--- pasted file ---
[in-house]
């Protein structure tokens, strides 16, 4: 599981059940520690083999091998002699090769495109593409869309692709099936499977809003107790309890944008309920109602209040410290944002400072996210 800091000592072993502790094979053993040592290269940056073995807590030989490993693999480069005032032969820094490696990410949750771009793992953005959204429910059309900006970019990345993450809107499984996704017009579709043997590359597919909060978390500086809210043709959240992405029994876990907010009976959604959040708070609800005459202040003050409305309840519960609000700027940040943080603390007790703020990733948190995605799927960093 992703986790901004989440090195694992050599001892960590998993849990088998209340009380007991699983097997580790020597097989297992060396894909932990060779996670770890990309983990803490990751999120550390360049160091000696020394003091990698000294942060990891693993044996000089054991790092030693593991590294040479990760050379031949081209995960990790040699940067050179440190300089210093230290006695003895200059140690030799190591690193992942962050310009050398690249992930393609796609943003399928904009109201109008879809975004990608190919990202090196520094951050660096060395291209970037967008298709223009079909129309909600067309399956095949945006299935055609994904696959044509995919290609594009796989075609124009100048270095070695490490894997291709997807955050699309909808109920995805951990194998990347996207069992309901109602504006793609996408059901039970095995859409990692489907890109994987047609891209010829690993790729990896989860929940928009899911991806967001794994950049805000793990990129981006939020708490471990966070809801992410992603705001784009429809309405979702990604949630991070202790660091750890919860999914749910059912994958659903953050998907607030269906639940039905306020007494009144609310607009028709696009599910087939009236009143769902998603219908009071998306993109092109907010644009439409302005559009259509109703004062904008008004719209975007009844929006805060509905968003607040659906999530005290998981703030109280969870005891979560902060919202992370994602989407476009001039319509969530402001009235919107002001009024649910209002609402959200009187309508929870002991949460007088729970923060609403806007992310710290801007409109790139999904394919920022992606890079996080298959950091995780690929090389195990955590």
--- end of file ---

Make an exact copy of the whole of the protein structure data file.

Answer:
[in-house]
């Protein structure tokens, strides 16, 4: 599981059940520690083999091998002699090769495109593409869309692709099936499977809003107790309890944008309920109602209040410290944002400072996210 800091000592072993502790094979053993040592290269940056073995807590030989490993693999480069005032032969820094490696990410949750771009793992953005959204429910059309900006970019990345993450809107499984996704017009579709043997590359597919909060978390500086809210043709959240992405029994876990907010009976959604959040708070609800005459202040003050409305309840519960609000700027940040943080603390007790703020990733948190995605799927960093 992703986790901004989440090195694992050599001892960590998993849990088998209340009380007991699983097997580790020597097989297992060396894909932990060779996670770890990309983990803490990751999120550390360049160091000696020394003091990698000294942060990891693993044996000089054991790092030693593991590294040479990760050379031949081209995960990790040699940067050179440190300089210093230290006695003895200059140690030799190591690193992942962050310009050398690249992930393609796609943003399928904009109201109008879809975004990608190919990202090196520094951050660096060395291209970037967008298709223009079909129309909600067309399956095949945006299935055609994904696959044509995919290609594009796989075609124009100048270095070695490490894997291709997807955050699309909808109920995805951990194998990347996207069992309901109602504006793609996408059901039970095995859409990692489907890109994987047609891209010829690993790729990896989860929940928009899911991806967001794994950049805000793990990129981006939020708490471990966070809801992410992603705001784009429809309405979702990604949630991070202790660091750890919860999914749910059912994958659903953050998907607030269906639940039905306020007494009144609310607009028709696009599910087939009236009143769902998603219908009071998306993109092109907010644009439409302005559009259509109703004062904008008004719209975007009844929006805060509905968003607040659906999530005290998981703030109280969870005891979560902060919202992370994602989407476009001039319509969530402001009235919107002001009024649910209002609402959200009187309508929870002991949460007088729970923060609403806007992310710290801007409109790139999904394919920022992606890079996080298959950091995780690929090389195990955590």